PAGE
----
Today, Jeff Bezos releases the details about Amazon’s first smartphone, the Fire Phone. On paper, the specs sound very good, 2 GB of RAM, a 4.7 inch display, a 13 megapixel camera with a f/2.0 lens, stereo speakers, optical image stabilization and more. The services sound good, unlimited cloud storage space for your pictures, synchronicity with services Amazon offers over the cloud and more.
There are some things I am not sure about, such as the aluminum buttons and the fact that Amazon is pushing their own OS, which essentially requires consumers to rely on Amazon’s own app store, which at the moment makes the Windows Phone app store seem large by comparison.
Even the price is good; $199, but should you buy this phone? If you do not have a smartphone and you are not invested in the Windows Phone, iOS, or Android ecosystems I think it delivers a tremendous amount of value for my money. But phones that do not ship with Android that are relying on new ecosystems are an experiment, at best.
Android is the gift and the curse. It is open source, so anyone can manipulate it, built on top of it, and reverse engineer the OS to get it to do what they want it to do. Samsung did this with the look and feel of the phone, but it did not divorce the device from interoperability from anything offered in the Google Play store. Amazon has always sought to create their own ecosystem off of Android, and is following in their own steps as well as taking a page out of Barnes and Nobles playbook by creating a device that needs to run apps offered exclusively through their own platform.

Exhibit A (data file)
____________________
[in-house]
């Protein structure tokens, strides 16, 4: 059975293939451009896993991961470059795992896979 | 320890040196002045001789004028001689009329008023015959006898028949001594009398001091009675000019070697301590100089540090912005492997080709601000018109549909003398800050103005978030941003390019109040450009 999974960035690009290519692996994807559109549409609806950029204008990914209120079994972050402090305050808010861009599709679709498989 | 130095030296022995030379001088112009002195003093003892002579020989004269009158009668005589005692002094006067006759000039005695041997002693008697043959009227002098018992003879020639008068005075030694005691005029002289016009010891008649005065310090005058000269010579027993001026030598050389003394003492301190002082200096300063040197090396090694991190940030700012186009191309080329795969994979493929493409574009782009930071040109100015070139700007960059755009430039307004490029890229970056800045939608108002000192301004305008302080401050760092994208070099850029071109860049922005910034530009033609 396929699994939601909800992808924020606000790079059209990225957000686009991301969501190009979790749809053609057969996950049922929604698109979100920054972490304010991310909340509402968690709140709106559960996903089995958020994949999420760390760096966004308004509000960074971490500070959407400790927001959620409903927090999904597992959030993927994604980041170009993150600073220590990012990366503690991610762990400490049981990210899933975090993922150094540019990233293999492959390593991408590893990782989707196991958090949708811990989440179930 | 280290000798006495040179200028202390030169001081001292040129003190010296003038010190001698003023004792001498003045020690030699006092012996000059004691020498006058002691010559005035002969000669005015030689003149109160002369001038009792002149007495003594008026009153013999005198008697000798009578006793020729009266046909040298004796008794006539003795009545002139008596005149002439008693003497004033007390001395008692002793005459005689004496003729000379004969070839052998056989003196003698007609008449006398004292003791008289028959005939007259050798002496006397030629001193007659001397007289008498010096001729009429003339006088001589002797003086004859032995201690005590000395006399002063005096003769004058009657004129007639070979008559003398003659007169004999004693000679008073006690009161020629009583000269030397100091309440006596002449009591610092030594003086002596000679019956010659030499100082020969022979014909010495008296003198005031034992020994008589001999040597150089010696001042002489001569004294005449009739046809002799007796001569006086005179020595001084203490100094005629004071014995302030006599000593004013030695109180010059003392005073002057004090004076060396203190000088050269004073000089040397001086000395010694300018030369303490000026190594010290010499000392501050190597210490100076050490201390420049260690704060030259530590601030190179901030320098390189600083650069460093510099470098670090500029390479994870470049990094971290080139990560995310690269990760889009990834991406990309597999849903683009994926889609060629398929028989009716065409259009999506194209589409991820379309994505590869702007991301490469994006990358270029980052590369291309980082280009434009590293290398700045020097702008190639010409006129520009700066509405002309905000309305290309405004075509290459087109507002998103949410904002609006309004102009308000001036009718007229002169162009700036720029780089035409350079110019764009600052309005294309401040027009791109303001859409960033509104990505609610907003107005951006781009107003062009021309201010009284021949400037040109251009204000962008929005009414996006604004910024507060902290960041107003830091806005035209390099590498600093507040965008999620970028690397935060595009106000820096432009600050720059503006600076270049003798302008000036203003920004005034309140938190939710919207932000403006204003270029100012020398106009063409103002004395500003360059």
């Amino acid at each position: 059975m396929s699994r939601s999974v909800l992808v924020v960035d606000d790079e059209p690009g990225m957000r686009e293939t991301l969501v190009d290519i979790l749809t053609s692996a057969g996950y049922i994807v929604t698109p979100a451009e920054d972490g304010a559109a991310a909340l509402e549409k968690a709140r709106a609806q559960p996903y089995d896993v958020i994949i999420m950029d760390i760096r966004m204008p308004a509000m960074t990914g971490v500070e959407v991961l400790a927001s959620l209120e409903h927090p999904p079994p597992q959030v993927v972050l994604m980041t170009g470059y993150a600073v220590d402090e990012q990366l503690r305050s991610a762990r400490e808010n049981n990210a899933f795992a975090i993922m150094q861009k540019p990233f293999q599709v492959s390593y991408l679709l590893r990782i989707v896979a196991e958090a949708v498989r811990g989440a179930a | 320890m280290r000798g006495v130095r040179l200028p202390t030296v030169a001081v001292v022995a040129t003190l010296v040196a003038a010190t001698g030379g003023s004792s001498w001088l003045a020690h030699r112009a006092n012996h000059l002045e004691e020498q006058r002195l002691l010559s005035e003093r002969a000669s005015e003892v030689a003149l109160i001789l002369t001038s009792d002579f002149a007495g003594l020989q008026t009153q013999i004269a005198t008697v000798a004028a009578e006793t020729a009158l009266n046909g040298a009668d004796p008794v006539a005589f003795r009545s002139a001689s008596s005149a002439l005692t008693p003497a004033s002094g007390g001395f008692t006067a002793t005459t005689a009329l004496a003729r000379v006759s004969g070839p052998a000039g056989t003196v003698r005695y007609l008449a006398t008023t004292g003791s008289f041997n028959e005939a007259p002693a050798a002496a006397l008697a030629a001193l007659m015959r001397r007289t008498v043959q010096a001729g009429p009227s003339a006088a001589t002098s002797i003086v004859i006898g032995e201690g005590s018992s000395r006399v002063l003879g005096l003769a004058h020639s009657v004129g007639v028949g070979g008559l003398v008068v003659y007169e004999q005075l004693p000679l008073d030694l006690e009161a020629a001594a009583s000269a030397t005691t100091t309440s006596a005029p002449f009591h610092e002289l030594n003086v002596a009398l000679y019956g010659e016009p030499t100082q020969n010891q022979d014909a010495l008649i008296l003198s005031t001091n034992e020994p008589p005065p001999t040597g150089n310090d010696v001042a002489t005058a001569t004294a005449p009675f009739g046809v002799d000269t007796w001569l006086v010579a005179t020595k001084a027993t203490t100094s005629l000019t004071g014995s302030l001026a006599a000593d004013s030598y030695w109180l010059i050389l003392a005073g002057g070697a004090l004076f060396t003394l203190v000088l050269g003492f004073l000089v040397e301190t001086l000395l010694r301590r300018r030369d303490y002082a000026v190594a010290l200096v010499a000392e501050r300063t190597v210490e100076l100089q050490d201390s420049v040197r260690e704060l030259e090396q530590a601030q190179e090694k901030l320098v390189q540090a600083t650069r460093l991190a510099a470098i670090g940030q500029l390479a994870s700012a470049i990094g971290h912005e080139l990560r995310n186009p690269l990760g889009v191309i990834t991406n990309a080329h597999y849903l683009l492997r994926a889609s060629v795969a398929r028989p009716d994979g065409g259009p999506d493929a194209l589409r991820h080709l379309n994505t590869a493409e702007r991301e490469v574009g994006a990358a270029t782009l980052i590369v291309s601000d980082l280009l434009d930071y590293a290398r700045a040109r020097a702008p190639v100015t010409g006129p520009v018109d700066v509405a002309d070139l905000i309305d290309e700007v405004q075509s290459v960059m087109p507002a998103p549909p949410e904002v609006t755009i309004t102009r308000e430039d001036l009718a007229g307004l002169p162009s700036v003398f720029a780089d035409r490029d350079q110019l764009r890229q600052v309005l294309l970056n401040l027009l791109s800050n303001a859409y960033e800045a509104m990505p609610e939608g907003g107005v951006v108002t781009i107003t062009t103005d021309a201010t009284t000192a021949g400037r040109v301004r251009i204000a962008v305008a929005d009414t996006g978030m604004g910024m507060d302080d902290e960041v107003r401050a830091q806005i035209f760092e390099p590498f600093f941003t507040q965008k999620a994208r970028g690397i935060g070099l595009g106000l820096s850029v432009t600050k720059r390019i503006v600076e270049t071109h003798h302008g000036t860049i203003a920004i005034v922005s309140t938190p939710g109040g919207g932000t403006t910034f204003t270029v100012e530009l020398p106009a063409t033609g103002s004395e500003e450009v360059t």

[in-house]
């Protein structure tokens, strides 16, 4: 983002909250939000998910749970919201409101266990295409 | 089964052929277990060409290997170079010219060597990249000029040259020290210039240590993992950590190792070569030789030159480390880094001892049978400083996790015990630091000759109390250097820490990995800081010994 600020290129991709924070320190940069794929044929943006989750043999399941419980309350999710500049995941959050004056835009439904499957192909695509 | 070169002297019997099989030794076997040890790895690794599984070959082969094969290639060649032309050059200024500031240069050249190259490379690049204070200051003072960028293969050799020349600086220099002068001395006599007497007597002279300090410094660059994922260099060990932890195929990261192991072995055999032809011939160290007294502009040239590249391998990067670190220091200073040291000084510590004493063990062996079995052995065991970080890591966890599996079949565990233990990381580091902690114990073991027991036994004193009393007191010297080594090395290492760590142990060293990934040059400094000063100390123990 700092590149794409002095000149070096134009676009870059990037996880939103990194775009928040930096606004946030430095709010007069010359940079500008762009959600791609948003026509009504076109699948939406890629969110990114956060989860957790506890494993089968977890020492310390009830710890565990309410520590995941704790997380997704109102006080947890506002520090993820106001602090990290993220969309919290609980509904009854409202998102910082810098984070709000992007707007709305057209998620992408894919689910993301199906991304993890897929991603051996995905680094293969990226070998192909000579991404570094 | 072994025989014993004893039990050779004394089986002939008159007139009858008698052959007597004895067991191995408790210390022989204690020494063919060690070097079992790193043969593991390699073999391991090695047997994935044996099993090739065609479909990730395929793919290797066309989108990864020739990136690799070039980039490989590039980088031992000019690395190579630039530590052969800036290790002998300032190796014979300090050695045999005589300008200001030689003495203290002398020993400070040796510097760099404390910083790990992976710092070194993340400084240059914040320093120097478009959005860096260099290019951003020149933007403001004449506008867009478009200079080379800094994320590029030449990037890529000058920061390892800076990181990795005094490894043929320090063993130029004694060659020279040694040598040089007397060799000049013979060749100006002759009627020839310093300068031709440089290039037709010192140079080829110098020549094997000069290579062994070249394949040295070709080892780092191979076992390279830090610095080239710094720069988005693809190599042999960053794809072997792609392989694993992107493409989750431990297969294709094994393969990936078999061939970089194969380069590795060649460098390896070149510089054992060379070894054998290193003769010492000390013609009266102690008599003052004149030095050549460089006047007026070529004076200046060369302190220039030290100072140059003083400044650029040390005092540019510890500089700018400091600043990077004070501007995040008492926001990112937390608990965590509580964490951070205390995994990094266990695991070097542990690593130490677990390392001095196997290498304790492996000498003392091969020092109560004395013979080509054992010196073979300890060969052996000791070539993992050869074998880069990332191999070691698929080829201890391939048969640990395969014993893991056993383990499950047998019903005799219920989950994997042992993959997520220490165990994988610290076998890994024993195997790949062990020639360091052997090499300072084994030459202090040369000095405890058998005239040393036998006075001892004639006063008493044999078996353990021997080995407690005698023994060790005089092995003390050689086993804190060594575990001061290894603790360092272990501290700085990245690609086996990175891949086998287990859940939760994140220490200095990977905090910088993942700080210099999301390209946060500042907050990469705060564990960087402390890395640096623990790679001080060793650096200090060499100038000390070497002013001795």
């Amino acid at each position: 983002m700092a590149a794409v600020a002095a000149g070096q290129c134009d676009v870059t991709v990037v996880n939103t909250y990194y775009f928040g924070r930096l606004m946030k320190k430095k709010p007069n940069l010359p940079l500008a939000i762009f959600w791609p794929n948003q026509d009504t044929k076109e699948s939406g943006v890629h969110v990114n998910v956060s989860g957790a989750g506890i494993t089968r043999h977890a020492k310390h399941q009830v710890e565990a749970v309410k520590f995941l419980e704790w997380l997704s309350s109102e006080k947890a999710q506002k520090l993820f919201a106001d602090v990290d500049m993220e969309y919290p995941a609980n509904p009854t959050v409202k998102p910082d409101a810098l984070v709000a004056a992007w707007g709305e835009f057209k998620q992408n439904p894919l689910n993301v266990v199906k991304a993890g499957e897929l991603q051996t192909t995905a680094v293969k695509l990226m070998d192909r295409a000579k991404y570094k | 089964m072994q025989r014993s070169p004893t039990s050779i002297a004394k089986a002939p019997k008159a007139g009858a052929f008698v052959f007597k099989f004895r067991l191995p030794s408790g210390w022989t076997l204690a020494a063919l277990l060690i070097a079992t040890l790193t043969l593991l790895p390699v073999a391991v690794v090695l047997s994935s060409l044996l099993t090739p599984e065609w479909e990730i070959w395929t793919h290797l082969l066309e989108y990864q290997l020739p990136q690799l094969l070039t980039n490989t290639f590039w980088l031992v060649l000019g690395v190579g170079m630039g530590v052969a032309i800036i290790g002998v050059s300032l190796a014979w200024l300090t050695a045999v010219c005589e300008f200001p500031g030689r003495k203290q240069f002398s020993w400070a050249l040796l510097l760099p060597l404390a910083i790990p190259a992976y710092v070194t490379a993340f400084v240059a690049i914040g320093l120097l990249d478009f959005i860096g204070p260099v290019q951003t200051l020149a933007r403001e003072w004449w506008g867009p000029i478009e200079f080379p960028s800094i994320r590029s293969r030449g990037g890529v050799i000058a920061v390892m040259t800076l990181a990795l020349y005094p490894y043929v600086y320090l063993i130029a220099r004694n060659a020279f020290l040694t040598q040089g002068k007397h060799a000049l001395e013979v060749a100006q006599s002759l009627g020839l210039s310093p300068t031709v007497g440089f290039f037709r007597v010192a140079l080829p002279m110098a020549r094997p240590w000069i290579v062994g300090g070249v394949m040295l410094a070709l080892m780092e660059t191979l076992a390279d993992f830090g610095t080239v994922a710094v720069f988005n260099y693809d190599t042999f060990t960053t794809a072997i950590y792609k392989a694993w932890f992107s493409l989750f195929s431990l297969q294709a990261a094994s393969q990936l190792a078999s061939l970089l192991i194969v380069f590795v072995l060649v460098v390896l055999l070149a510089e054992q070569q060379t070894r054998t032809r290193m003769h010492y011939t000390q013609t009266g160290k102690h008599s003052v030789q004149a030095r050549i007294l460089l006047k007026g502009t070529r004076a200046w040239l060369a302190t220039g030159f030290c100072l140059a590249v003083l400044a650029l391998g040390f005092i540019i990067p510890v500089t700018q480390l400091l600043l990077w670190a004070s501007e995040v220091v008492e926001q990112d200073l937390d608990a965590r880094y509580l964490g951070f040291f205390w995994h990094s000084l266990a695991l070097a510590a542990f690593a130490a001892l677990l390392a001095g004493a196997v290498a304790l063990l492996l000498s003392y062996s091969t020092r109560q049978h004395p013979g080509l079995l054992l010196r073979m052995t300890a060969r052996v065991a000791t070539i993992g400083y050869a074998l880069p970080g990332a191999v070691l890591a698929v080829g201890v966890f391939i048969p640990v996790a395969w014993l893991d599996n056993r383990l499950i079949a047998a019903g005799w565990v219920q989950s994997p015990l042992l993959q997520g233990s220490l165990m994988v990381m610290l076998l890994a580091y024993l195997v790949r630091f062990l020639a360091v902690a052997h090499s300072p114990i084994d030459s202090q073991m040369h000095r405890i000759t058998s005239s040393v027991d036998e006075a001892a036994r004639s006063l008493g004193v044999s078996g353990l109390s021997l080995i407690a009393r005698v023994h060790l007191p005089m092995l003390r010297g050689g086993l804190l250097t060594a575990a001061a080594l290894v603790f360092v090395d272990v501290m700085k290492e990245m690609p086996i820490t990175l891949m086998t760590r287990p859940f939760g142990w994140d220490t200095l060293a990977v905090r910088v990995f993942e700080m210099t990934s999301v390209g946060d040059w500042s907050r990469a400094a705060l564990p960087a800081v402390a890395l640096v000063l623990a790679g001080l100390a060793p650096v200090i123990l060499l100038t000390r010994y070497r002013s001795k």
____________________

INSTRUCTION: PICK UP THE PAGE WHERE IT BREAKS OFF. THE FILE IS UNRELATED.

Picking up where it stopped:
For the Kindle Fire tablets this approach worked well. But for smartphones, where everyone is using the same applications, can Amazon convince developers to port their apps to their own OS? AT&T is a partner, so you can expect to see this device sold through GoPhone and Cricket, and if you are using one of AT&T’s prepaid services this may actually be a nice way for you to purchase great hardware for a low price. But I cannot see anyone using post paid services taking this smartphone seriously, when Google Nexus phones that run Android without any modifications, and without apps a user may not want or need, for an extra $100.
There are a lot of apps that are available through the Amazon App store for Android, but there are also a lot of apps that are not available that a user could install through Google Play or One Market. If Amazon is struggling with an app store devoted to Android, what makes anyone think that we will see decent applications made available for their own OS? You may see a few power users modifying this smartphone, because the hardware is just that good, which was the case with the Kindle Fire tablets but I seriously doubt anyone will be using this phone as it is intended to be used. But again, if you’re not invested and you just want a powerful device, this may be a product worth looking into.